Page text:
Deep Tap Root
The mango plant consists of a long tap root that can reach up to 6 feet deep. This unique feature allows the mango to survive in semi-drought conditions, like an eight month dry period.
Mango leaves are equipped with a thick outer cuticle to prevent water and nutrient loss. Also, mango leaves are found alternating on the plant stem to maximize the light energy received from the sun. This is due to the fact that mangos grow best in full sun.
As a member of the phylum Anthophyta, the mango tree produces flowers to attract pollinators. The flowers, containing the five petals typical of a dicot plant, are also radial symmetric. These flowers produce a sweet smell which attracts insects to the tree. This allows the insects to carry pollen from tree to tree thus fertilizing the tree and allowing for reproduction to occur.
The mango tree produces true fruits, which protect the mango seed found at the center. This fruit develops from the ovary after fertilization occurs. Although a means of protection, the fruit is also a great nutrition source for many animals, such as the orangutan!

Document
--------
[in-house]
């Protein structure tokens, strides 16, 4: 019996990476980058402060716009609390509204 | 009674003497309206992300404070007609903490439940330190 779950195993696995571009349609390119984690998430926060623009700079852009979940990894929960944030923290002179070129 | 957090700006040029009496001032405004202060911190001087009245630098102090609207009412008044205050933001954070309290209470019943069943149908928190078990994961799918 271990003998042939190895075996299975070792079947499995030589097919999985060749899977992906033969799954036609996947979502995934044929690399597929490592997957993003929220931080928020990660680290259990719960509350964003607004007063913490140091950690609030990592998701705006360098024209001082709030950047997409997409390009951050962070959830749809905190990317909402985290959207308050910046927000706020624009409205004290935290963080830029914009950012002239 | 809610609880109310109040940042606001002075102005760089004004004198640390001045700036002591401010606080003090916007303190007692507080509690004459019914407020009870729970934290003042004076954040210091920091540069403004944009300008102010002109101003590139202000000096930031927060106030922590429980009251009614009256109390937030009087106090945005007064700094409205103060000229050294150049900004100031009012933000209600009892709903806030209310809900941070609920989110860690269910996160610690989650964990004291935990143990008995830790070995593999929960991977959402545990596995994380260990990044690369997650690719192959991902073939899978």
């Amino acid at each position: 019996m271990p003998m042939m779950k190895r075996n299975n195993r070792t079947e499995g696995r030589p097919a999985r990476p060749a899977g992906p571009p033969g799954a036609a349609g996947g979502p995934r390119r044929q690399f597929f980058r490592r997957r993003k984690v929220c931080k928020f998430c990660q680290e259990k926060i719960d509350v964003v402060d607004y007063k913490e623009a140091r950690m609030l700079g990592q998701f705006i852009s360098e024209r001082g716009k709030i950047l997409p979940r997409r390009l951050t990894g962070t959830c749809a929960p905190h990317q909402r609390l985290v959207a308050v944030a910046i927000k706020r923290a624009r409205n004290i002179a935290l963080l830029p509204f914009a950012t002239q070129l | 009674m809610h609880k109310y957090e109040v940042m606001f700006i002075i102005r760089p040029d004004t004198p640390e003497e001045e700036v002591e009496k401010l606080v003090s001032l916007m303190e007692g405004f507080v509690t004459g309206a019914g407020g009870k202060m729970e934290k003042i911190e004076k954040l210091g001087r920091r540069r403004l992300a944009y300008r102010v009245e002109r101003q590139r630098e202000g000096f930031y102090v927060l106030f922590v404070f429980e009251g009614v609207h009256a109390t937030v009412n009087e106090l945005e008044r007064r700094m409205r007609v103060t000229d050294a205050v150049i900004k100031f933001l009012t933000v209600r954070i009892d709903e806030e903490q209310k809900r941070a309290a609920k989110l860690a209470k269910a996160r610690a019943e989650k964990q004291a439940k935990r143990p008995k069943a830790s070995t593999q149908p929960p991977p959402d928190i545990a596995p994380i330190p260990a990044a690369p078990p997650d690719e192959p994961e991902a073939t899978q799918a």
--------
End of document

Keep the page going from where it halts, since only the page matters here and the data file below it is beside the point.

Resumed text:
These ducts, found on mango stems, prevent the plant from wilting in extended periods without rain.
Irregular Fruiting Patterns and Fruit Drop
Depending on the environmental conditions, the mango plant will release its fruit at varied times. For example, in dry conditions extreme fruit drop will occur to protect the tree as a whole from the dangerous conditions.
The mango has developed a unique method to deal with periods of flooding. In cases of high water, the mango tree produces swollen lenticels on the trunk above the waterline. These nodes help in removing toxic byproducts produced when the plant is forced to undergo anaerobic metabolism.
Even though the mango is highly adapted for its environment, it still must employ a complex process to find food. See nutrition to understand how this organism eats or return home!